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Friday, 20 September, 2002, 14:57 GMT 15:57 UK
Plaid leader aiming to govern
Ieuan Wyn Jones, Plaid Cymru leader
Ieuan Wyn Jones delighted delegates at Llandudno
Plaid Cymru leader Ieuan Wyn Jones has set out his party's vision of an alternative Welsh Assembly Government in a speech at his party conference in Llandudno.

With just eight months to go to the second ever Welsh Assembly election, Mr Jones focused on broad public service policies in an effort to woo voters.

He concentrated on economic regeneration, agriculture and health, attacking the Labour-controlled coalition government at Cardiff Bay.

The keynote speech was crucial for Mr Jones, who has faced criticism of his leadership style yet is looking to sustain gains made in Labour heartlands in 1999.

All the people of Wales have seen in Labour's assembly is empty talk

Ieuan Wyn Jones
With eyes clearly on the role of First Minister, he labelled Rhodri Morgan's assembly leadership so far "an abysmal failure" in a passionate and ambitious address.

Mr Jones said the assembly would be given parity with Scotland's parliament - which can raise taxes and make laws - if Plaid Cymru led the administration.

And he strongly opposed any military conflict in Iraq, saying it would destabilise the Middle East.

  • Constitutional affairs

    Mr Jones said he wanted Wales' potential to be unlocked by stronger Welsh Assembly leadership and greater constitutional power.

    "What we hear from the politicians of other parties is that ... we could not afford to be responsible for governing our own country," he said.

    "Plaid Cymru's task is to challenge this negative vision and to attack it root and branch ... and to assert that Wales could and should be one of Europe's most successful regions."

    He said his party would use Wales' natural resources - water, energy, a beautiful landscape - to transform the country.

  • Home affairs

    Mr Jones told delegates the Labour-led Welsh Assembly coalition "lacks any direction, vision or ambition" which he accused of failing to unite the nation.

    Mr Jones wants to unlock Wales' potential
    "Hasn't Labour's Assembly looked after the interests of an elite around Cardiff and forgotten about the rest of Wales?" he asked.

    "Wales is ... a nation that can make a significant contribution to the multicultural, multilingual world in which we live.

    "It's little wonder that the people of Wales have been disappointed. All they have seen in Labour's Assembly is empty talk.

  • Labour's record

    Mr Jones said Labour had had its "big chance" in Wales but had failed the electorate badly.

    "New Labour has failed the people of Wales as well as the people of Britain," he said.

    "The gap between rich and poor continues to grow. Labour has failed to tackle rising crime.

    "And what of New Labour's promised ethical foreign policy? That did not last long, did it?"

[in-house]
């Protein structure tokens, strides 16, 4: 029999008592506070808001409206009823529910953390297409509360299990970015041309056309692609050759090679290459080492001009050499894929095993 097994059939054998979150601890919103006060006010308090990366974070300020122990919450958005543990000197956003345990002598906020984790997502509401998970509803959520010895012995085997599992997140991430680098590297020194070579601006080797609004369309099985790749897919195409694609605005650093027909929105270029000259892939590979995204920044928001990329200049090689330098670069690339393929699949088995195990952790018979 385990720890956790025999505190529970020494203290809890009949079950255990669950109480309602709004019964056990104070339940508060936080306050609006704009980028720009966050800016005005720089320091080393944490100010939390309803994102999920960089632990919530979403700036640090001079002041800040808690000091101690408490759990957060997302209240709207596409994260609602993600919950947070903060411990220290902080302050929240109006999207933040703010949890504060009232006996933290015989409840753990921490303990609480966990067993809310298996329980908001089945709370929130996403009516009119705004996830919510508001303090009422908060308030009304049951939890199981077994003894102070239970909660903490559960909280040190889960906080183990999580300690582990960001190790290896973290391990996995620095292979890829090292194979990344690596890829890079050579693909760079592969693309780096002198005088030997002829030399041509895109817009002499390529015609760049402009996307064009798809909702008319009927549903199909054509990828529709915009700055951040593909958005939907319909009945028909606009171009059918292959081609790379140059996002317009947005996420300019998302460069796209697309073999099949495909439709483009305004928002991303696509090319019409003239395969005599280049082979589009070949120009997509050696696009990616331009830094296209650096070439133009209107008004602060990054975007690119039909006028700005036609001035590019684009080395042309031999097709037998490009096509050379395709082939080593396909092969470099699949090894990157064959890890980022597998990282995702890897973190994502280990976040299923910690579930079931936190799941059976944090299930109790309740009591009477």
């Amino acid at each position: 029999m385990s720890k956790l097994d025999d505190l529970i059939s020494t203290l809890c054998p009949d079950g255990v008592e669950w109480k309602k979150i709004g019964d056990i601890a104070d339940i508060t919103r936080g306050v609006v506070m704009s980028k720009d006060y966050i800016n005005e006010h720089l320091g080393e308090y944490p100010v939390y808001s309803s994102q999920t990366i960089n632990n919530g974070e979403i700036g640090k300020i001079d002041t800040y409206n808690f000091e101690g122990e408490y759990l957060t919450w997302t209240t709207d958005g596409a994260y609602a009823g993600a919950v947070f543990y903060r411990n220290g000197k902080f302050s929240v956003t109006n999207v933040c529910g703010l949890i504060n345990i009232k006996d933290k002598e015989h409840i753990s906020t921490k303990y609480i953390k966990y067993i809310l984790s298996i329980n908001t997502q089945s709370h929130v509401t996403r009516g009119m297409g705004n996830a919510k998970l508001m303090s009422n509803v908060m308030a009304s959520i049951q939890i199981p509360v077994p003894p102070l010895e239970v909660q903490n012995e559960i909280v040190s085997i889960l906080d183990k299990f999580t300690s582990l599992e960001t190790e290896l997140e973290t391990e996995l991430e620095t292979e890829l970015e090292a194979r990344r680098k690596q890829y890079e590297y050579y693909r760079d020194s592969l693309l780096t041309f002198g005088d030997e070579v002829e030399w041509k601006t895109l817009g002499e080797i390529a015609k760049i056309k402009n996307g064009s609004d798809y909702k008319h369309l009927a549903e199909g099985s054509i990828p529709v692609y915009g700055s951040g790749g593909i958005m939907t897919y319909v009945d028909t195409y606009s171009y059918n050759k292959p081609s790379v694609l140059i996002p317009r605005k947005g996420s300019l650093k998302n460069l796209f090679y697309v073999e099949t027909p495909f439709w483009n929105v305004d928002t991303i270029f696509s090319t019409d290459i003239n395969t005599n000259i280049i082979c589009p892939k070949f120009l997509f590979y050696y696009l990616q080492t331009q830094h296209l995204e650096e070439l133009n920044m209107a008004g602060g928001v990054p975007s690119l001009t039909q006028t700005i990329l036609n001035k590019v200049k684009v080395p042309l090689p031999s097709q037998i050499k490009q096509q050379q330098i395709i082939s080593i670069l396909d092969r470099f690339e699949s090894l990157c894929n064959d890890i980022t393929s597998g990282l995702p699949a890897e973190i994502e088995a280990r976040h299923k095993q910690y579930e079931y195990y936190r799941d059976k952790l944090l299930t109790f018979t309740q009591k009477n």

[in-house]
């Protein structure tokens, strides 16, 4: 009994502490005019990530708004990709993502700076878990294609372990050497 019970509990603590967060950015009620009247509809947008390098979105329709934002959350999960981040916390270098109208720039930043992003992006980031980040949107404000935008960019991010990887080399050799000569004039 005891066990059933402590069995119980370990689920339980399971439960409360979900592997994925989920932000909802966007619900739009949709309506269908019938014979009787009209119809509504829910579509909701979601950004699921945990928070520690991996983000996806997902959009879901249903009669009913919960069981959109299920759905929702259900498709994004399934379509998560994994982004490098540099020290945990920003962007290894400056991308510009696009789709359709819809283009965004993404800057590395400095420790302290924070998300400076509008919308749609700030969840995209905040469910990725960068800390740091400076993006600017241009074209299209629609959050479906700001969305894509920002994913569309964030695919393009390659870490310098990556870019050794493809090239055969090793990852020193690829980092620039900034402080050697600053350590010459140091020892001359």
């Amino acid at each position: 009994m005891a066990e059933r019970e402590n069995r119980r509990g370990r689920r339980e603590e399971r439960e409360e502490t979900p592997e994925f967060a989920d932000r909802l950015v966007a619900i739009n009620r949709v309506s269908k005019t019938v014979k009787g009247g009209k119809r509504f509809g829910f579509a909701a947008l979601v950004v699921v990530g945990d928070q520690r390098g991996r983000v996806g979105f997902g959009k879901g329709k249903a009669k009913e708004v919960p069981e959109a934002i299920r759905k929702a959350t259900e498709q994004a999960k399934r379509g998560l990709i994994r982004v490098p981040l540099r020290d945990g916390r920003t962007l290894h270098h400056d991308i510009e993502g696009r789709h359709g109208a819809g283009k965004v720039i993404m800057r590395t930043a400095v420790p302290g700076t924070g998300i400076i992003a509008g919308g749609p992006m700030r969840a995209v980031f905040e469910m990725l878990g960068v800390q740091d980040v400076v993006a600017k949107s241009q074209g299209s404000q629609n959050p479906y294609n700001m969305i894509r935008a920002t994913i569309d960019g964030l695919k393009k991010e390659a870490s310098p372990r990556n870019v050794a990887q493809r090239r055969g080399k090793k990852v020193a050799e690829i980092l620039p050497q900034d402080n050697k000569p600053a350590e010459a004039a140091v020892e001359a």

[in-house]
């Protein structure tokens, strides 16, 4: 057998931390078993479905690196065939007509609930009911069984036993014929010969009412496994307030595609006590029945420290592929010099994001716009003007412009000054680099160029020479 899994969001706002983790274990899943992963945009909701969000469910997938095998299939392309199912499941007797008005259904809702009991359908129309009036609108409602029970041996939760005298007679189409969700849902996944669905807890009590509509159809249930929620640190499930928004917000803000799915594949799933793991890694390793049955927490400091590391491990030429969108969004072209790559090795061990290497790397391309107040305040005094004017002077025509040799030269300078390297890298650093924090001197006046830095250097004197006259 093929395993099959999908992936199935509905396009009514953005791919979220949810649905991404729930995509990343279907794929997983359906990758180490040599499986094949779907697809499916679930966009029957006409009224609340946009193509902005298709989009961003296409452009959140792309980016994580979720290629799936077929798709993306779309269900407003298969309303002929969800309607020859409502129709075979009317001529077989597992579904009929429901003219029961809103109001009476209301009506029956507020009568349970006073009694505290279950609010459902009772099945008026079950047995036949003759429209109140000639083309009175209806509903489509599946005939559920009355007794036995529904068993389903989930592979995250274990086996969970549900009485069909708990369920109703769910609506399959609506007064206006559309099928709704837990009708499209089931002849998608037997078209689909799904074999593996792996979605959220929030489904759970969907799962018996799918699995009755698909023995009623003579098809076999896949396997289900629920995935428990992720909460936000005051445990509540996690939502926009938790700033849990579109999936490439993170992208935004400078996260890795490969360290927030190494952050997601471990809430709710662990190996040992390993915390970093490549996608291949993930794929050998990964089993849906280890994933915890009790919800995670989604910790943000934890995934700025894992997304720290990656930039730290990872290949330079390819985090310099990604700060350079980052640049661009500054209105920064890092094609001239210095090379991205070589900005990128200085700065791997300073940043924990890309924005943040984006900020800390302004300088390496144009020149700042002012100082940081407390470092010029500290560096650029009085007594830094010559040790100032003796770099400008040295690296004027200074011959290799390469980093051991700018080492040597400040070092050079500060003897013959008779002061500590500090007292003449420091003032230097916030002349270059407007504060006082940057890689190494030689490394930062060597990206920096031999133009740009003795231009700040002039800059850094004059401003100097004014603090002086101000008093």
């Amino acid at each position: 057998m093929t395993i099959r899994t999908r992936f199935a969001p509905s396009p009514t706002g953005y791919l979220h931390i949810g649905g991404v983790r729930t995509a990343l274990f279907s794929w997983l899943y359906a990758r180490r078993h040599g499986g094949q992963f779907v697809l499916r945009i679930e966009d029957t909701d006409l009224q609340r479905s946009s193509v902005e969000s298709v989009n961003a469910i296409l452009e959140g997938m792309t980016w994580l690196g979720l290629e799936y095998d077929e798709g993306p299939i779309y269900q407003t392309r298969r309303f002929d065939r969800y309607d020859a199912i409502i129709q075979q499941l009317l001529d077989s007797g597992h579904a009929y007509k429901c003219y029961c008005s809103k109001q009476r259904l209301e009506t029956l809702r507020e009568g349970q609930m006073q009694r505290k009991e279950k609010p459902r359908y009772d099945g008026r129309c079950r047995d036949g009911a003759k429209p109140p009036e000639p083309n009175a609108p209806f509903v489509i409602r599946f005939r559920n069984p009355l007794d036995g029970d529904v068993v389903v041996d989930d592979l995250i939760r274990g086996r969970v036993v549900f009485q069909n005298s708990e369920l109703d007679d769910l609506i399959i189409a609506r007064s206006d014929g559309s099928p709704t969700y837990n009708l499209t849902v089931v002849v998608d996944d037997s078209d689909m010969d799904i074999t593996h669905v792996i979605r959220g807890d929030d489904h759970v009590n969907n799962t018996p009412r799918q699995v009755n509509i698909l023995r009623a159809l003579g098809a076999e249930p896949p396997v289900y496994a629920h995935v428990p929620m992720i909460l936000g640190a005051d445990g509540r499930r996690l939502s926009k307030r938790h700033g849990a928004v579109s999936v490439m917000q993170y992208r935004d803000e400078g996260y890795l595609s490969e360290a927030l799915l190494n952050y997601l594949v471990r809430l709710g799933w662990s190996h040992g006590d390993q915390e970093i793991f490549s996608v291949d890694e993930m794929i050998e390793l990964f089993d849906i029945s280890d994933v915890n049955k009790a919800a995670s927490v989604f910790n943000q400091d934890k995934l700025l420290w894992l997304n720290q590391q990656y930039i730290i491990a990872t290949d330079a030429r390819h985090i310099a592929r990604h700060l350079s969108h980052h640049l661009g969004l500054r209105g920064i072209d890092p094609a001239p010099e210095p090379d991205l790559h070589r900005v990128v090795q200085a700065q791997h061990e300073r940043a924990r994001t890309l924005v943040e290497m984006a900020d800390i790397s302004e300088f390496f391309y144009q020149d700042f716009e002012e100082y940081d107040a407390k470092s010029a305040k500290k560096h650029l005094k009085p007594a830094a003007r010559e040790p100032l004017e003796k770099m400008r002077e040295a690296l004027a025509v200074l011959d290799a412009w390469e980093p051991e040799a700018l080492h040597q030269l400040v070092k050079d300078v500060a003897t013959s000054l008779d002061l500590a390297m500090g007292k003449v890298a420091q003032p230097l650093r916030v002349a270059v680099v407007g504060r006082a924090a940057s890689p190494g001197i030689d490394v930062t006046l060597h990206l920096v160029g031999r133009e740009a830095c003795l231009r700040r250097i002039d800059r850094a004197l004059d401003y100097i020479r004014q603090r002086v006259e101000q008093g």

• Public services

    Mr Jones accused New Labour of "failing" on health and on public services.

    Plaid Cymru would reject privatisation plans and stop "flogging [public services] off at a discount to the private sector".

    He said he would end the "endless revamping of structures and administration" - in a nod to Welsh Health Minister Jane Hutt's abolition of Wales' five regional health boards in favour for 22 local health authorities.

  • Economic development

    Mr Jones said a Plaid Cymru government would ensure "development reaches every part of Wales; that targets are being set to create jobs in all parts of Wales - and those to be quality jobs".

    In a nod to recent debates on the future of small communities, he said he would give people the chance to work in their own areas, to slow down outward migration.

    And he said he would support indigenous businesses over inward investment. He would simplify grants application procedures and cut red tape.

  • Iraq conflict

    Mr Jones said action from the US and the UK against Saddam Hussein would destabilise the Middle East. He called, instead, for a resolution to the Israeli-Palestinian conflict.

    Saddam Hussein
    War on Saddam Hussein would be 'unjust'
    "Make no mistake, Saddam Hussein is an evil man at the head of an evil regime. We were opposing him when western governments were still selling him arms.

    "But we have not seen any credible evidence that Iraq poses a threat to the United States or Britain.

    "We cannot accept that war is right or justified. It will lead to thousands of innocent casualties."

  • Legal brothels

    Earlier, party members also voted for a radical proposal to license brothels in Wales.

    The motion came from the Cardiff South and Cathays branches of the party in the capital city and was backed at the conference.

    They want sex workers to be taxed and to introduce regular health checks for prostitutes in controlled environments.

    Ieuan Wyn Jones
    "Hundreds of jobs are being lost every month"
    See also:

    20 Sep 02 | Wales
    20 Sep 02 | Wales
    21 Feb 01 | Wales
    21 Sep 01 | Plaid Cymru
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